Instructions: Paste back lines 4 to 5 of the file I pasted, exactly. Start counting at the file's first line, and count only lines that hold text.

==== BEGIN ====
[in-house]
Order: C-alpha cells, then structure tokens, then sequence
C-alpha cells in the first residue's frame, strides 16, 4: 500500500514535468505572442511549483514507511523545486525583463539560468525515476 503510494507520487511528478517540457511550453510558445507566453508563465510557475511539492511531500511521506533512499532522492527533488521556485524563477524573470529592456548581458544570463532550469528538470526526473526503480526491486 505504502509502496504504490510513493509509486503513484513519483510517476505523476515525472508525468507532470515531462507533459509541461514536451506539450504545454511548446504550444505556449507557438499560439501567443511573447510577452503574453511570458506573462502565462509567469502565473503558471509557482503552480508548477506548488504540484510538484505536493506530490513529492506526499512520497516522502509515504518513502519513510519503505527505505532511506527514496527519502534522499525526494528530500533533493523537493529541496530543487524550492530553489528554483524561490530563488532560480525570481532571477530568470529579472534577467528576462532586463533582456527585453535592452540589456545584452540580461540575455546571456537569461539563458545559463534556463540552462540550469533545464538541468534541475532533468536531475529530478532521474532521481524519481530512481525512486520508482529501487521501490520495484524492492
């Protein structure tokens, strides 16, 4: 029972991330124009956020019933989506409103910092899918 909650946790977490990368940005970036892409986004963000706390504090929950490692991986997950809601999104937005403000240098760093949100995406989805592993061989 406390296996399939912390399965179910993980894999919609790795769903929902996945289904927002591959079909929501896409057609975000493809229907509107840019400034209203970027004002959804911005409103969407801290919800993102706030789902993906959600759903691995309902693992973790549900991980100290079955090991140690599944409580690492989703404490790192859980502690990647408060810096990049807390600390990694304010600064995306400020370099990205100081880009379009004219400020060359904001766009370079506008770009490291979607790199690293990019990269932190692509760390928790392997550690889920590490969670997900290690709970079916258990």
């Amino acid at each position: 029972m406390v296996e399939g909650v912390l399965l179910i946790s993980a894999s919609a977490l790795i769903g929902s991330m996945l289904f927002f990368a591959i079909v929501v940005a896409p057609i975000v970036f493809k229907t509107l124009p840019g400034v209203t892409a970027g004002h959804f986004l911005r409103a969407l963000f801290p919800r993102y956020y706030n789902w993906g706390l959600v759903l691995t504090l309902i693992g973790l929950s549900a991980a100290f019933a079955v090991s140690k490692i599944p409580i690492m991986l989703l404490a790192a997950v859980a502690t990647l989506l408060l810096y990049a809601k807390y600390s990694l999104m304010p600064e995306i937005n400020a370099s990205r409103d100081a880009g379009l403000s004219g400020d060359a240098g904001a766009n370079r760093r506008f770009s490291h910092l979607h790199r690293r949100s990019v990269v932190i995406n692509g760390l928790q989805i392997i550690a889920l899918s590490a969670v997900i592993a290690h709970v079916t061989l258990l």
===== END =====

């Protein structure tokens, strides 16, 4: 029972991330124009956020019933989506409103910092899918 909650946790977490990368940005970036892409986004963000706390504090929950490692991986997950809601999104937005403000240098760093949100995406989805592993061989 406390296996399939912390399965179910993980894999919609790795769903929902996945289904927002591959079909929501896409057609975000493809229907509107840019400034209203970027004002959804911005409103969407801290919800993102706030789902993906959600759903691995309902693992973790549900991980100290079955090991140690599944409580690492989703404490790192859980502690990647408060810096990049807390600390990694304010600064995306400020370099990205100081880009379009004219400020060359904001766009370079506008770009490291979607790199690293990019990269932190692509760390928790392997550690889920590490969670997900290690709970079916258990």
């Amino acid at each position: 029972m406390v296996e399939g909650v912390l399965l179910i946790s993980a894999s919609a977490l790795i769903g929902s991330m996945l289904f927002f990368a591959i079909v929501v940005a896409p057609i975000v970036f493809k229907t509107l124009p840019g400034v209203t892409a970027g004002h959804f986004l911005r409103a969407l963000f801290p919800r993102y956020y706030n789902w993906g706390l959600v759903l691995t504090l309902i693992g973790l929950s549900a991980a100290f019933a079955v090991s140690k490692i599944p409580i690492m991986l989703l404490a790192a997950v859980a502690t990647l989506l408060l810096y990049a809601k807390y600390s990694l999104m304010p600064e995306i937005n400020a370099s990205r409103d100081a880009g379009l403000s004219g400020d060359a240098g904001a766009n370079r760093r506008f770009s490291h910092l979607h790199r690293r949100s990019v990269v932190i995406n692509g760390l928790q989805i392997i550690a889920l899918s590490a969670v997900i592993a290690h709970v079916t061989l258990l």